Polycystic Ovarian Syndrome

Polycystic ovarian syndrome (PCOS) is one of the main causes of infertility in women. It affects anywhere from five to ten per cent of women between the ages of 20 and 40, making it the most common reproductive syndrome for women of this age group. However, a further 30% of women may have some of the symptoms associated with PCOS although they won’t be diagnosed with the syndrome.

What Is PCOS?
Women who suffer from PCOS have cysts (fluid-filled sacs) on their ovaries that prevent the ovaries from performing normally. PCOS affects regular reproductive functions, like the menstrual cycle, as well as fertility. Ovaries of PCOS suffers tend to be from 1.5 to 3 times larger than normal ovaries. 

Why Does PCOS Cause Infertility?

Although PCOS has been recognized as a syndrome for more than 75 years, no one is sure exactly what causes it. Some experts speculate that it may be hereditary but others suspect that there might be a link between PCOS and diabetes. Because so many women who have PCOS also have high insulin levels, this link does not seem unreasonable.

A connection has also been made between the seizure medication, valporate, and PCOS. This particular medication may cause or worsen the symptoms of PCOS. However, doctors are not sure if it is actually the epilepsy that affects PCOS or the valporate, but it is usually recommended to switch seizure medication if you’ve been diagnosed with PCOS.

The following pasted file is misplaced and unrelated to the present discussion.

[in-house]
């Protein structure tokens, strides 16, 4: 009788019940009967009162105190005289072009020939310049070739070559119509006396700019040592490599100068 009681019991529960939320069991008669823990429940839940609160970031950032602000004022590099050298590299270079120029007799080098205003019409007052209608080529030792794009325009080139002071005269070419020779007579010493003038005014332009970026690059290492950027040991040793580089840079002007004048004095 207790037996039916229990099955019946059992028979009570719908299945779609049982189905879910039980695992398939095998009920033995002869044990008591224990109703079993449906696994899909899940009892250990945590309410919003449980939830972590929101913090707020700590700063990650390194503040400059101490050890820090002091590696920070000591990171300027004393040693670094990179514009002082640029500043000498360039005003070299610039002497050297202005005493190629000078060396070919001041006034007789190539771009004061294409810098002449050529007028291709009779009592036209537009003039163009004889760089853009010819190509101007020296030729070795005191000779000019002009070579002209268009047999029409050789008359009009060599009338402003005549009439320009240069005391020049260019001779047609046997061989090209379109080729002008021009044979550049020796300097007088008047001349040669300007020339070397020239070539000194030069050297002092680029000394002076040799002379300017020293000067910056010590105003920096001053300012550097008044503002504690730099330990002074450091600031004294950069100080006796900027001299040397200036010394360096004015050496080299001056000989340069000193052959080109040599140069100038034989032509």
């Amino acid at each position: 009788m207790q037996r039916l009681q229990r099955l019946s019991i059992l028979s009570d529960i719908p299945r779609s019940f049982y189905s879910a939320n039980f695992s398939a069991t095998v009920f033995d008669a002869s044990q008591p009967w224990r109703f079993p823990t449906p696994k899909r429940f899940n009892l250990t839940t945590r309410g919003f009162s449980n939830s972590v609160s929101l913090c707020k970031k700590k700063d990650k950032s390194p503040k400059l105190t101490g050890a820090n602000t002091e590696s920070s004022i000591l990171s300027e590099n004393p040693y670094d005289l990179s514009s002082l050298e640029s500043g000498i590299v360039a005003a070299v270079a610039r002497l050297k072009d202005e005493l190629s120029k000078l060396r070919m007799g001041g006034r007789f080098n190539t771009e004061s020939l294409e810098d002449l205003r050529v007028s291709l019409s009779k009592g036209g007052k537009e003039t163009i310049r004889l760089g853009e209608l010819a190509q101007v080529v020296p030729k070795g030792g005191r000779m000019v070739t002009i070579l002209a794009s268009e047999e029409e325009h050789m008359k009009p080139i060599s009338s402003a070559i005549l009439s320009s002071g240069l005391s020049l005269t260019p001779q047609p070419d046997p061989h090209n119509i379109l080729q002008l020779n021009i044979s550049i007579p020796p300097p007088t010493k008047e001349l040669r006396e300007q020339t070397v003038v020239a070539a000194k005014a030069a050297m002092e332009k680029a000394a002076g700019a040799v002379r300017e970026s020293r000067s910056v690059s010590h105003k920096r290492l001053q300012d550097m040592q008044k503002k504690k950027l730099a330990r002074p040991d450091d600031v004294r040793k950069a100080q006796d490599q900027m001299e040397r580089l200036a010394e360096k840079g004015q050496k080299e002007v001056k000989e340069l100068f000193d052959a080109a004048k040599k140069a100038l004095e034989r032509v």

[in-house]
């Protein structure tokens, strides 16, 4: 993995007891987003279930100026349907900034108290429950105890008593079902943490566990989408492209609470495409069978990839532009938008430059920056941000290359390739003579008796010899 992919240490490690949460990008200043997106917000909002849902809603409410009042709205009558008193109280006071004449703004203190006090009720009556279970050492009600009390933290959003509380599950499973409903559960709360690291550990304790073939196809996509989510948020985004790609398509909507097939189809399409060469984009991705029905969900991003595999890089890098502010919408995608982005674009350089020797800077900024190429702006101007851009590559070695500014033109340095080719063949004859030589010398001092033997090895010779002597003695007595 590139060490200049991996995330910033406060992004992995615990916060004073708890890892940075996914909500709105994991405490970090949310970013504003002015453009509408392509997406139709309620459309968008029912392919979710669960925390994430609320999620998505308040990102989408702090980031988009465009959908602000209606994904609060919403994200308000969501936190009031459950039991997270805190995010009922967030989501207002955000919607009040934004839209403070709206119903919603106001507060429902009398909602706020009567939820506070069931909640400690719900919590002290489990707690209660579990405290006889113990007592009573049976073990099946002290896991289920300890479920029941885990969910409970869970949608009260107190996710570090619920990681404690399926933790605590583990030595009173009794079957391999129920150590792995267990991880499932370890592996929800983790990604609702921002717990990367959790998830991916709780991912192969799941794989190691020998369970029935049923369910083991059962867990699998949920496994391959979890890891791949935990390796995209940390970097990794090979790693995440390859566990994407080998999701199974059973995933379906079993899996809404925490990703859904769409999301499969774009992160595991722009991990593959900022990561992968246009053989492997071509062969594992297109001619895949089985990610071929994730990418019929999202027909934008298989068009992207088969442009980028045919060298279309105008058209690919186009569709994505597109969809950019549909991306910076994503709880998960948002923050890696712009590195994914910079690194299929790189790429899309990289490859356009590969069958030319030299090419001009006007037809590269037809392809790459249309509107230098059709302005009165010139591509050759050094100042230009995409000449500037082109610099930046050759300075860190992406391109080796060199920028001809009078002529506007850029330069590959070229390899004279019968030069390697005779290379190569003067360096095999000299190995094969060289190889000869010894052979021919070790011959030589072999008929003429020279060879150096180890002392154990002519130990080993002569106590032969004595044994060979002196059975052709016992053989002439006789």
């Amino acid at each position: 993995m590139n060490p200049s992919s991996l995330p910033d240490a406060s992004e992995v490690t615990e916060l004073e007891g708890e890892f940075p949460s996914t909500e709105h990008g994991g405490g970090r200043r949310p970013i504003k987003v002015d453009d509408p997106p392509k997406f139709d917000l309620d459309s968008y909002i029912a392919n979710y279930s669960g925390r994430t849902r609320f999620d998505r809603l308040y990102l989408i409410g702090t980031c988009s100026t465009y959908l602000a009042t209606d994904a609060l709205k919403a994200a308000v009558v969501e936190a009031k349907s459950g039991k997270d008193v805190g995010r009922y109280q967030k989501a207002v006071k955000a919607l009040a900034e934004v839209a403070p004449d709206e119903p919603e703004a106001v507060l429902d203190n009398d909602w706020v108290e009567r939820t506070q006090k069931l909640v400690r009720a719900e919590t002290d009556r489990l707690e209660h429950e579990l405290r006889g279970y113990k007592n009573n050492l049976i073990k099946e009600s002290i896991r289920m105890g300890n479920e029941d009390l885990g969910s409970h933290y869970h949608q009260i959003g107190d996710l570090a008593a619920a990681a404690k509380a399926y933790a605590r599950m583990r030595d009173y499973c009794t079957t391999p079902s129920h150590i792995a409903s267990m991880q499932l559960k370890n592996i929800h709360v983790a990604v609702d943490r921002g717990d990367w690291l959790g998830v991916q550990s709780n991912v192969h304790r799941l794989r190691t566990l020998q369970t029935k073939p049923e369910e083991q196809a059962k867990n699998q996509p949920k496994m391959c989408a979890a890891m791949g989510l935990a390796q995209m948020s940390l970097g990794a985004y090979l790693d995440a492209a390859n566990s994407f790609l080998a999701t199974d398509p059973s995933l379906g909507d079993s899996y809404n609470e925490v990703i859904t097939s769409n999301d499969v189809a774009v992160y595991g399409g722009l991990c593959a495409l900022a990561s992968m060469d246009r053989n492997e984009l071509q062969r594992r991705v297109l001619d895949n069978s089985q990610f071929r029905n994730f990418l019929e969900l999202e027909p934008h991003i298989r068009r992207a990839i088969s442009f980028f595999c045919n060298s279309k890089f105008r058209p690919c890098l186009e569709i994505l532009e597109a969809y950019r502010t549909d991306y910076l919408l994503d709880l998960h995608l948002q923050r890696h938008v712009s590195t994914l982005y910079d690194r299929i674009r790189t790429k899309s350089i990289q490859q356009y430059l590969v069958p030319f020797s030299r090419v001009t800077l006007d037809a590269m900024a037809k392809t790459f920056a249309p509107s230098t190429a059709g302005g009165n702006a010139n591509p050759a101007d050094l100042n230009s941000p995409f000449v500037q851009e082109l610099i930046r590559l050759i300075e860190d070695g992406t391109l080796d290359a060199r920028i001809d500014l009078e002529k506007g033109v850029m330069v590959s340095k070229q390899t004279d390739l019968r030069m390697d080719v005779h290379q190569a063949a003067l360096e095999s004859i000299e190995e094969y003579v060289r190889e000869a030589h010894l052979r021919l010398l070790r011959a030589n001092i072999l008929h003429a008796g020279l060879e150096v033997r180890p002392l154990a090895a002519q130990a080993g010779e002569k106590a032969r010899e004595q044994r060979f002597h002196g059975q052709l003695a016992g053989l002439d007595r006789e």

PCOS Symptoms
While cysts are the most common symptom of PCOS, some doctors will diagnose a woman with PCOS even when cysts aren’t present. In these instances, the diagnosis is based on the presence of other symptoms and hormonal abnormalities.

Symptoms of PCOS include:

  • Amenorrhea (cessation of period) or infrequent periods
  • Irregular bleeding
  • Infrequent or no ovulation
  • Cysts on ovaries
  • Increased levels of male hormone, like testosterone
  • Infertility
  • Chronic pelvic pain for six months or more
  • Increase in weight or obesity (most women with PCOS are overweight)
  • Diabetes; over production and inefficient use of insulin by the body
  • Lipid abnormalities (high or low cholesterol, high triglycerides)
  • High blood pressure
  • Excess facial and body hair growth
  • Male-pattern baldness or thinning hair
  • Acne, oily skin, or dandruff
  • Dark-colored patches of thick skin on neck, groin, underarms or skin folds
  • Skin tags in the armpits or neck.

Diagnosing PCOS